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Activity Level and Subjective Knee Function 15 Years After Anterior Cruciate Ligament Injury: A Prospective, Longitudinal Study of Nonreconstructed Patients.

Kostogiannis, Ioannis LU ; Ageberg, Eva LU ; Neuman, Paul LU ; Dahlberg, Leif LU ; Fridén, Thomas LU and Roos, Harald LU (2007) In American Journal of Sports Medicine 35(7). p.1135-1143
Abstract
Background: The activity level and subjective knee function after an anterior cruciate ligament (ACL) injury treated without reconstruction have not been well elucidated. Hypothesis: Patients with ACL injury can achieve good knee function and satisfactory long-term activity level when treated by early activity modification combined with rehabilitation. Study Design: Cohort study (prognosis); Level of evidence, 2. Materials and Methods: One hundred patients with an acute total ACL injury were observed for 15 years. All patients initially underwent arthroscopic surgery and a rehabilitation program. They were advised to modify their activity level, especially by avoiding contact sports. Patients with recurrent giving-way episodes and/or... (More)
Background: The activity level and subjective knee function after an anterior cruciate ligament (ACL) injury treated without reconstruction have not been well elucidated. Hypothesis: Patients with ACL injury can achieve good knee function and satisfactory long-term activity level when treated by early activity modification combined with rehabilitation. Study Design: Cohort study (prognosis); Level of evidence, 2. Materials and Methods: One hundred patients with an acute total ACL injury were observed for 15 years. All patients initially underwent arthroscopic surgery and a rehabilitation program. They were advised to modify their activity level, especially by avoiding contact sports. Patients with recurrent giving-way episodes and/or secondary meniscal injuries that required fixation (n = 6) were subsequently excluded and underwent reconstruction (n = 22). Sixty-seven patients with unilateral nonreconstructed ACL injury remained at the 15-year follow-up. The Lysholm knee score, Tegner activity level, and a visual analog score for global knee function were recorded at regular intervals. At the final follow-up, patients were further evaluated with the Knee injury and Osteoarthritis Outcome Score (KOOS) and International Knee Documentation Committee (IKDC) subjective knee evaluation form. Results: Forty patients resumed their preinjury activity level or higher within 3 years. The median activity level 15 years after injury had decreased from 7 to 4 according to Tegner activity scale (P < .001). The mean Lysholm knee score was 96 and 95, 1 and 3 years after injury, respectively, but declined to 86 after 15 years (P < .001). Forty-nine patients had good/excellent results, and 14 had fair (n = 6) or poor function (n = 8) at 15 years. Patients injured in contact sports scored lower in the quality of life subscale of KOOS than those injured in noncontact sports (P < .05). Thirteen of the 67 patients (19%) were reoperated with an arthroscopic procedure because of knee symptoms. Conclusion: Early activity modification and neuromuscular rehabilitation resulted in a good knee function and an acceptable activity level in the majority of the non reconstructed patients. The decline in activity level of patients engaged in contact sports at the time of injury affected their subjective quality of life more than patients involved in noncontact sports. (Less)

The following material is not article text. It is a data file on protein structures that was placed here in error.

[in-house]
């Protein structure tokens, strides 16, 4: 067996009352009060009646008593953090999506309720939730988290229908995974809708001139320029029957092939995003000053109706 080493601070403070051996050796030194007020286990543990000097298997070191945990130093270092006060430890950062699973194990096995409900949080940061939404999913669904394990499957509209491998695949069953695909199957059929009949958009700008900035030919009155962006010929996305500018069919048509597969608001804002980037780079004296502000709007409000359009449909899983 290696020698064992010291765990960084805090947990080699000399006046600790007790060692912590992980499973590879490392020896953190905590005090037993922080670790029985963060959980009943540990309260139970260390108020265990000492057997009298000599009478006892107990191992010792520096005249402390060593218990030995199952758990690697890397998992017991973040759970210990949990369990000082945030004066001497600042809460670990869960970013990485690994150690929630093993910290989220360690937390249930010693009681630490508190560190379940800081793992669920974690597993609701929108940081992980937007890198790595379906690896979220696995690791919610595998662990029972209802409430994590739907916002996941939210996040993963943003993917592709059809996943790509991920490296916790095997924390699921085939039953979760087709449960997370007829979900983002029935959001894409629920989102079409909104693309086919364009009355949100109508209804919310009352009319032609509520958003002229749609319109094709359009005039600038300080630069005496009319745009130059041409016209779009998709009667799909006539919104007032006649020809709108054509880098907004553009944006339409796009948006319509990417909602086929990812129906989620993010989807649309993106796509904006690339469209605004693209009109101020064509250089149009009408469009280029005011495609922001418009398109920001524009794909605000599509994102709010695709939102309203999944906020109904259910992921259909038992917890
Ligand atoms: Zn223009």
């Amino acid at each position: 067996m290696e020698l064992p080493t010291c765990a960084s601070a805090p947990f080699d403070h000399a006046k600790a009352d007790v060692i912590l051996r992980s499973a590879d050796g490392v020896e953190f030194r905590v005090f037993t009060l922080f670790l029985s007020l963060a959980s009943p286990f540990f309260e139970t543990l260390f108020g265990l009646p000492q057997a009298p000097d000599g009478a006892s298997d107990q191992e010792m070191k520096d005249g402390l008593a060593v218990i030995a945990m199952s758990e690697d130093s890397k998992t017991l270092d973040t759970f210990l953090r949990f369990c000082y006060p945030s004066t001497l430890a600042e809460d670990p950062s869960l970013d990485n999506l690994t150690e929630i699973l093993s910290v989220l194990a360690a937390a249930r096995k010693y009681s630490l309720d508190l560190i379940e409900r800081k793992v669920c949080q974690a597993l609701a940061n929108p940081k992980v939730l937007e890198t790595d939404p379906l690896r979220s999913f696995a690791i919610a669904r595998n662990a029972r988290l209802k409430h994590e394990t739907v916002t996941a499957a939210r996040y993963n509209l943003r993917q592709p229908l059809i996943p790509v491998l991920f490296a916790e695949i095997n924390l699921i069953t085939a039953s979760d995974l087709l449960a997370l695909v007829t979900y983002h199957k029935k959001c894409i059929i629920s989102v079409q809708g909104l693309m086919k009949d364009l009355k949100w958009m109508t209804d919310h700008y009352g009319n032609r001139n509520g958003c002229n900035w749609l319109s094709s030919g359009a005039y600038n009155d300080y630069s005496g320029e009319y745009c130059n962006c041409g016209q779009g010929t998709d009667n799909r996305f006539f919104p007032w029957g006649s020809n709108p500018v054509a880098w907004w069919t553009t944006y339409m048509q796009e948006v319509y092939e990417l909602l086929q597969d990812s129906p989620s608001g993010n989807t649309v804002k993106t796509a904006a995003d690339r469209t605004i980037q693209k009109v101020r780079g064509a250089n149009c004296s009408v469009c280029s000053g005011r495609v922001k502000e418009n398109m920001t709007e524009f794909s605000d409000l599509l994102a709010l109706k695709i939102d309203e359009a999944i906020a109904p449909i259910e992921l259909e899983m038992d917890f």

Please use this url to cite or link to this publication:
author
organization
publishing date
type
Contribution to journal
publication status
published
subject
keywords
activity level, knee, ACL, long-term follow-up, nonoperative treatment